‘The Marrow Thieves’ explores a dystopian indigenous world

What happens when we stop dreaming? And what if we could steal the dreams of someone else and take them for our own? Would we do it, even if it meant the destruction of the people we’re stealing from? That question is at the heart of The Marrow Thieves by Cherie Dimaline (2017). This Young Adult novel (which even adult readers will find compelling) won a slew of awards and rightfully so. It centers the historical experience of indigenous nations in an imagined future where, sadly, not much has changed from the racist past and present.

921890811545925596d793178414345412f5945_v5In that not-so-distant future, rampant climate change has wreaked havoc on the Earth. Coastal regions of North America have fallen prey to the rising seas, and the seismic shifts have ruptured pipelines and sent pollution spilling across the landscape. The resulting hordes of refugees have strained resources in the habitable areas that remain and sparked wars and societal disruption.

All of the chaos has also caused a less obvious problem: People have lost the ability to dream, causing emotional and physical stress to build. It seems only one group has escaped the dreamless void: Indigenous people, perhaps because of their ancestral ties to and respect for the land, continue to experience normal dreaming. But what at first seems like a blessing quickly becomes a nightmare, as white scientists develop a way to extract dreams from indigenous individuals and implant them in the dreamless people. No one seems to care that the restoration of health to whites means the death of the expendable indigenous people.

The stars began to rip through the hard skin of dark like the sharp points of silver needles through velvet. I watched them appear and wink and fade, and I smiled. This wasn’t going to be so bad. Maybe the end is just a dream. That made me feel sorry for a minute for the others, the dreamless ones. What happened when they died? I imagined them just shutting off like factory machines at the end of a shift: functioning, purposeful, and then just out.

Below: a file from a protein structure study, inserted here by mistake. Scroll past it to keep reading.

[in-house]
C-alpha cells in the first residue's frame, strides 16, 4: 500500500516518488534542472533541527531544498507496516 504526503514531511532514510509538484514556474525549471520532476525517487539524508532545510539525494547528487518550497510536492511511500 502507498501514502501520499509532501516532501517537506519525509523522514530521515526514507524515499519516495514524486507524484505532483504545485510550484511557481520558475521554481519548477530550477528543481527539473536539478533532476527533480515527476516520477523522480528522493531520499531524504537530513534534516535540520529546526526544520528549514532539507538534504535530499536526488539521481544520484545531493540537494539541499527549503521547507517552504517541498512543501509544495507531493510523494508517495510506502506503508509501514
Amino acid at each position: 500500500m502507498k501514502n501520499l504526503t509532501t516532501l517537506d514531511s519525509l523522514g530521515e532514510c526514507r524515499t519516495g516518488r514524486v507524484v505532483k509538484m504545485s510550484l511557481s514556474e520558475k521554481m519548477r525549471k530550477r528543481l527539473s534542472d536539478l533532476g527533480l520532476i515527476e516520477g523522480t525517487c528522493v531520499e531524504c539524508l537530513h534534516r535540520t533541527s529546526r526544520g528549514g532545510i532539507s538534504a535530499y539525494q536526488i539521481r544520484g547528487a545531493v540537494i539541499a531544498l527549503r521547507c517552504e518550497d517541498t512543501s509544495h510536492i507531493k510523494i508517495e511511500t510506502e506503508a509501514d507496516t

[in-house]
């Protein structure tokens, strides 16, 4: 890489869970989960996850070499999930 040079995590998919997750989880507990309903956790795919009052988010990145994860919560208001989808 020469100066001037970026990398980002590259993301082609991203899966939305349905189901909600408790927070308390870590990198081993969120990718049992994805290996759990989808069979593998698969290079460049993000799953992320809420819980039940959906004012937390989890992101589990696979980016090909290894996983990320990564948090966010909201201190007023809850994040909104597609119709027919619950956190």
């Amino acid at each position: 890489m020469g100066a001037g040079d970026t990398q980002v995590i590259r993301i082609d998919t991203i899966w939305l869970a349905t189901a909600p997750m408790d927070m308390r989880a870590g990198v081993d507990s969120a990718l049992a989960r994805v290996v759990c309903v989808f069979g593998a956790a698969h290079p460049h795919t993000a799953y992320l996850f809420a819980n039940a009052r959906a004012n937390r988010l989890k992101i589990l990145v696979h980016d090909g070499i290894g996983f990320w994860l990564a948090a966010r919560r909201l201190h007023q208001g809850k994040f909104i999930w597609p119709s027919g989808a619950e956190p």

Frenchie is a 15-year-old indigenous boy when The Marrow Thieves starts. He and his brother Mitch have lost both their parents and are on the run, in hiding from the Recruiters who round up indigenous people and take them to facilities modeled on the 19th century residential boarding schools where native children in both the US and Canada were sent to “cure” them of their native culture. The new versions dispense with the re-education and simply “harvest” dreams from their captives, consigning them to a death sentence. The two brothers are separated, and just when things look most dire for Frenchie he meets up with another group of indigenous people who are also fleeing the white Recruiters. Together this ragtag band of strangers makes its way north, where they hope to find safety in a place where few or no white people, the land is less polluted and they will be able to once again pass on their ancient cultural traditions to their children.